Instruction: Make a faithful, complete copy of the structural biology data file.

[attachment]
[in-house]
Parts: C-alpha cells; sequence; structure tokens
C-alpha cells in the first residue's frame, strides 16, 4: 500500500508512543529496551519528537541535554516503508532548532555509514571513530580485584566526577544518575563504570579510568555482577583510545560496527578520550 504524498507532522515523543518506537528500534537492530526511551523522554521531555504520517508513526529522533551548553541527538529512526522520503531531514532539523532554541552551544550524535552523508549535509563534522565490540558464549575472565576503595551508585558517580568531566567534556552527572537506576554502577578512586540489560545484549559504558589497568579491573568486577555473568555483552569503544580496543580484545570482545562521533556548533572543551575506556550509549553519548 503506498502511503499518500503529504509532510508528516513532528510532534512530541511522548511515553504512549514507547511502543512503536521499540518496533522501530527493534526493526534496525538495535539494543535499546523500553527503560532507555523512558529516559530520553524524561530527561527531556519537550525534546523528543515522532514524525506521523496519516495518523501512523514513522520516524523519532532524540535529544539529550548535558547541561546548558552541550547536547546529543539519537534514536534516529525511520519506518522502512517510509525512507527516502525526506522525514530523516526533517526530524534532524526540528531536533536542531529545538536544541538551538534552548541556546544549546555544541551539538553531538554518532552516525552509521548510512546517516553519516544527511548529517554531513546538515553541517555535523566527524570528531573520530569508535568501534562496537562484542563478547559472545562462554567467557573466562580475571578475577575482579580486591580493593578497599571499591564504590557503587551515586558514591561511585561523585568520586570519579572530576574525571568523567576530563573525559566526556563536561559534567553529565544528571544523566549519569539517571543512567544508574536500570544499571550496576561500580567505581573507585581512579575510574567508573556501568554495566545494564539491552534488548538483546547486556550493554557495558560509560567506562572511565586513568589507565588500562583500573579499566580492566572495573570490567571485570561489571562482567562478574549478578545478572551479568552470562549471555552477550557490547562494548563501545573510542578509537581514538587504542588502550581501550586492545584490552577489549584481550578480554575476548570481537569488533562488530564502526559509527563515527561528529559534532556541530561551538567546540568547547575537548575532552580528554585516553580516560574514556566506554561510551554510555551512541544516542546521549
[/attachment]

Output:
[in-house]
Parts: C-alpha cells; sequence; structure tokens
C-alpha cells in the first residue's frame, strides 16, 4: 500500500508512543529496551519528537541535554516503508532548532555509514571513530580485584566526577544518575563504570579510568555482577583510545560496527578520550 504524498507532522515523543518506537528500534537492530526511551523522554521531555504520517508513526529522533551548553541527538529512526522520503531531514532539523532554541552551544550524535552523508549535509563534522565490540558464549575472565576503595551508585558517580568531566567534556552527572537506576554502577578512586540489560545484549559504558589497568579491573568486577555473568555483552569503544580496543580484545570482545562521533556548533572543551575506556550509549553519548 503506498502511503499518500503529504509532510508528516513532528510532534512530541511522548511515553504512549514507547511502543512503536521499540518496533522501530527493534526493526534496525538495535539494543535499546523500553527503560532507555523512558529516559530520553524524561530527561527531556519537550525534546523528543515522532514524525506521523496519516495518523501512523514513522520516524523519532532524540535529544539529550548535558547541561546548558552541550547536547546529543539519537534514536534516529525511520519506518522502512517510509525512507527516502525526506522525514530523516526533517526530524534532524526540528531536533536542531529545538536544541538551538534552548541556546544549546555544541551539538553531538554518532552516525552509521548510512546517516553519516544527511548529517554531513546538515553541517555535523566527524570528531573520530569508535568501534562496537562484542563478547559472545562462554567467557573466562580475571578475577575482579580486591580493593578497599571499591564504590557503587551515586558514591561511585561523585568520586570519579572530576574525571568523567576530563573525559566526556563536561559534567553529565544528571544523566549519569539517571543512567544508574536500570544499571550496576561500580567505581573507585581512579575510574567508573556501568554495566545494564539491552534488548538483546547486556550493554557495558560509560567506562572511565586513568589507565588500562583500573579499566580492566572495573570490567571485570561489571562482567562478574549478578545478572551479568552470562549471555552477550557490547562494548563501545573510542578509537581514538587504542588502550581501550586492545584490552577489549584481550578480554575476548570481537569488533562488530564502526559509527563515527561528529559534532556541530561551538567546540568547547575537548575532552580528554585516553580516560574514556566506554561510551554510555551512541544516542546521549